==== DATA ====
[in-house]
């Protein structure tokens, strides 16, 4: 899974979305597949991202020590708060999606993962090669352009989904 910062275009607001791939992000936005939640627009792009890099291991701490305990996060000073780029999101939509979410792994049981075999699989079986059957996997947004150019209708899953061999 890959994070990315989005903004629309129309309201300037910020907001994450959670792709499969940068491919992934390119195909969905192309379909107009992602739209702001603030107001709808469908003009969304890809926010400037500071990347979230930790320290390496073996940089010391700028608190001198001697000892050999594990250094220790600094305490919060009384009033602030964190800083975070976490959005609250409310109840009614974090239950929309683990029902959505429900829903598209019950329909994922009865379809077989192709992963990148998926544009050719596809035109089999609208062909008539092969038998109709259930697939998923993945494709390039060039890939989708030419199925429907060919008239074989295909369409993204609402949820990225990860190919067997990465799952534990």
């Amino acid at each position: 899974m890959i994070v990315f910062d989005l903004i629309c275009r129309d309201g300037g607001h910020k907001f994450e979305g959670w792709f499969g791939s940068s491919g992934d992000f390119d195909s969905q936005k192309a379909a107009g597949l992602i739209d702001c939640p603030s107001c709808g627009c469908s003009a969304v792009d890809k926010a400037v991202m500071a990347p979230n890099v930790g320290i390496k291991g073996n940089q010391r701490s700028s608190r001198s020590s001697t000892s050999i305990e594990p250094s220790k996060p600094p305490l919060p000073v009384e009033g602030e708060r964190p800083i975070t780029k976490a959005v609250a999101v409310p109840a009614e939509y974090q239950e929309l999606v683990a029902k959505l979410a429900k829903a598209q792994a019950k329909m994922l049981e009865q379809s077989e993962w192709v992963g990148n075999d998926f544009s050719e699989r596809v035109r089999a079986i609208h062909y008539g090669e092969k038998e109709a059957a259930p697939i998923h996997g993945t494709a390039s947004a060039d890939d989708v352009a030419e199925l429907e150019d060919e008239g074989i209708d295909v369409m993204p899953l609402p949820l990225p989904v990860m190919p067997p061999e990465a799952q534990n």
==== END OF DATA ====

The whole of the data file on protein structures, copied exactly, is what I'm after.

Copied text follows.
[in-house]
């Protein structure tokens, strides 16, 4: 899974979305597949991202020590708060999606993962090669352009989904 910062275009607001791939992000936005939640627009792009890099291991701490305990996060000073780029999101939509979410792994049981075999699989079986059957996997947004150019209708899953061999 890959994070990315989005903004629309129309309201300037910020907001994450959670792709499969940068491919992934390119195909969905192309379909107009992602739209702001603030107001709808469908003009969304890809926010400037500071990347979230930790320290390496073996940089010391700028608190001198001697000892050999594990250094220790600094305490919060009384009033602030964190800083975070976490959005609250409310109840009614974090239950929309683990029902959505429900829903598209019950329909994922009865379809077989192709992963990148998926544009050719596809035109089999609208062909008539092969038998109709259930697939998923993945494709390039060039890939989708030419199925429907060919008239074989295909369409993204609402949820990225990860190919067997990465799952534990």
């Amino acid at each position: 899974m890959i994070v990315f910062d989005l903004i629309c275009r129309d309201g300037g607001h910020k907001f994450e979305g959670w792709f499969g791939s940068s491919g992934d992000f390119d195909s969905q936005k192309a379909a107009g597949l992602i739209d702001c939640p603030s107001c709808g627009c469908s003009a969304v792009d890809k926010a400037v991202m500071a990347p979230n890099v930790g320290i390496k291991g073996n940089q010391r701490s700028s608190r001198s020590s001697t000892s050999i305990e594990p250094s220790k996060p600094p305490l919060p000073v009384e009033g602030e708060r964190p800083i975070t780029k976490a959005v609250a999101v409310p109840a009614e939509y974090q239950e929309l999606v683990a029902k959505l979410a429900k829903a598209q792994a019950k329909m994922l049981e009865q379809s077989e993962w192709v992963g990148n075999d998926f544009s050719e699989r596809v035109r089999a079986i609208h062909y008539g090669e092969k038998e109709a059957a259930p697939i998923h996997g993945t494709a390039s947004a060039d890939d989708v352009a030419e199925l429907e150019d060919e008239g074989i209708d295909v369409m993204p899953l609402p949820l990225p989904v990860m190919p067997p061999e990465a799952q534990n």